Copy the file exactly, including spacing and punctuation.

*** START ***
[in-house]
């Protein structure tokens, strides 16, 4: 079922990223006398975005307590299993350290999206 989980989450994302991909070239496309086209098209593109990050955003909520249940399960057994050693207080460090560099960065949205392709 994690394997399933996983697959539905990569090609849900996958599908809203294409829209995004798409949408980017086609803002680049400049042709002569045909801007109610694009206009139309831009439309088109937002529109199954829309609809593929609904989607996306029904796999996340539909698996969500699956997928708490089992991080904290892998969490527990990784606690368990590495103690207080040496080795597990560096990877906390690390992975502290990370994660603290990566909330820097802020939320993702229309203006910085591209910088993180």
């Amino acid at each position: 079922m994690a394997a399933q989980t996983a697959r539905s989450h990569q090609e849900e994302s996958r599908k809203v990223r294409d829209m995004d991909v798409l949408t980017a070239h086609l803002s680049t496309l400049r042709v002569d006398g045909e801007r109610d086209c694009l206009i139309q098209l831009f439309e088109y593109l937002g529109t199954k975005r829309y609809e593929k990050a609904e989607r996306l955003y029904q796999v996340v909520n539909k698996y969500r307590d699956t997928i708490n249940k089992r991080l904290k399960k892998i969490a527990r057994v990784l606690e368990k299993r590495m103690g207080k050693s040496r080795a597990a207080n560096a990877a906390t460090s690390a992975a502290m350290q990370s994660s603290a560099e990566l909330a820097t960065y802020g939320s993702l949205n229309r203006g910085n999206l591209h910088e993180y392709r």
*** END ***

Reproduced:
[in-house]
């Protein structure tokens, strides 16, 4: 079922990223006398975005307590299993350290999206 989980989450994302991909070239496309086209098209593109990050955003909520249940399960057994050693207080460090560099960065949205392709 994690394997399933996983697959539905990569090609849900996958599908809203294409829209995004798409949408980017086609803002680049400049042709002569045909801007109610694009206009139309831009439309088109937002529109199954829309609809593929609904989607996306029904796999996340539909698996969500699956997928708490089992991080904290892998969490527990990784606690368990590495103690207080040496080795597990560096990877906390690390992975502290990370994660603290990566909330820097802020939320993702229309203006910085591209910088993180």
């Amino acid at each position: 079922m994690a394997a399933q989980t996983a697959r539905s989450h990569q090609e849900e994302s996958r599908k809203v990223r294409d829209m995004d991909v798409l949408t980017a070239h086609l803002s680049t496309l400049r042709v002569d006398g045909e801007r109610d086209c694009l206009i139309q098209l831009f439309e088109y593109l937002g529109t199954k975005r829309y609809e593929k990050a609904e989607r996306l955003y029904q796999v996340v909520n539909k698996y969500r307590d699956t997928i708490n249940k089992r991080l904290k399960k892998i969490a527990r057994v990784l606690e368990k299993r590495m103690g207080k050693s040496r080795a597990a207080n560096a990877a906390t460090s690390a992975a502290m350290q990370s994660s603290a560099e990566l909330a820097t960065y802020g939320s993702l949205n229309r203006g910085n999206l591209h910088e993180y392709r």